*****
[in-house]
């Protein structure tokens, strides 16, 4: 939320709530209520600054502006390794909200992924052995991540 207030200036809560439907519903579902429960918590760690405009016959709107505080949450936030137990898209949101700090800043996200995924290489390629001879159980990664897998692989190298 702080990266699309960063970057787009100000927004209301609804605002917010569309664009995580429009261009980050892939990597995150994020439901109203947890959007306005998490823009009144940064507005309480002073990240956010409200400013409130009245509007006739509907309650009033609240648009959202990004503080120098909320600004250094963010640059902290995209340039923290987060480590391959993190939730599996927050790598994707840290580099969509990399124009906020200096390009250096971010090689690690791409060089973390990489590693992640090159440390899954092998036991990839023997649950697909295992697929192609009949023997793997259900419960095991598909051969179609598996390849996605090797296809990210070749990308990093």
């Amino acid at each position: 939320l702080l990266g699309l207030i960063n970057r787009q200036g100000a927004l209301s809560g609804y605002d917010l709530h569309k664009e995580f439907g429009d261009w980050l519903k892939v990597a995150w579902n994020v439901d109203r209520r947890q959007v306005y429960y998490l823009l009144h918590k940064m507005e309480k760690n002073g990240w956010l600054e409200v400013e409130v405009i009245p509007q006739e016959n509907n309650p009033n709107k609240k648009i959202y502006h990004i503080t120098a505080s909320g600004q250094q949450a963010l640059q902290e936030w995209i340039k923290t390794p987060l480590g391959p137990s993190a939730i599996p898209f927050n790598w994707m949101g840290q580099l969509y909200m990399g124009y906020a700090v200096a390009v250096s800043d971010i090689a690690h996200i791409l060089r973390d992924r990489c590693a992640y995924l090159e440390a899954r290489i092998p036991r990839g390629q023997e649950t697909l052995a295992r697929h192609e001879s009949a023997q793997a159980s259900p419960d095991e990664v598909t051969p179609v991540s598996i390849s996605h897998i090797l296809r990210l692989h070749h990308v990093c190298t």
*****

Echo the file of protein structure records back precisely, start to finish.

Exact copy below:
[in-house]
């Protein structure tokens, strides 16, 4: 939320709530209520600054502006390794909200992924052995991540 207030200036809560439907519903579902429960918590760690405009016959709107505080949450936030137990898209949101700090800043996200995924290489390629001879159980990664897998692989190298 702080990266699309960063970057787009100000927004209301609804605002917010569309664009995580429009261009980050892939990597995150994020439901109203947890959007306005998490823009009144940064507005309480002073990240956010409200400013409130009245509007006739509907309650009033609240648009959202990004503080120098909320600004250094963010640059902290995209340039923290987060480590391959993190939730599996927050790598994707840290580099969509990399124009906020200096390009250096971010090689690690791409060089973390990489590693992640090159440390899954092998036991990839023997649950697909295992697929192609009949023997793997259900419960095991598909051969179609598996390849996605090797296809990210070749990308990093």
């Amino acid at each position: 939320l702080l990266g699309l207030i960063n970057r787009q200036g100000a927004l209301s809560g609804y605002d917010l709530h569309k664009e995580f439907g429009d261009w980050l519903k892939v990597a995150w579902n994020v439901d109203r209520r947890q959007v306005y429960y998490l823009l009144h918590k940064m507005e309480k760690n002073g990240w956010l600054e409200v400013e409130v405009i009245p509007q006739e016959n509907n309650p009033n709107k609240k648009i959202y502006h990004i503080t120098a505080s909320g600004q250094q949450a963010l640059q902290e936030w995209i340039k923290t390794p987060l480590g391959p137990s993190a939730i599996p898209f927050n790598w994707m949101g840290q580099l969509y909200m990399g124009y906020a700090v200096a390009v250096s800043d971010i090689a690690h996200i791409l060089r973390d992924r990489c590693a992640y995924l090159e440390a899954r290489i092998p036991r990839g390629q023997e649950t697909l052995a295992r697929h192609e001879s009949a023997q793997a159980s259900p419960d095991e990664v598909t051969p179609v991540s598996i390849s996605h897998i090797l296809r990210l692989h070749h990308v990093c190298t």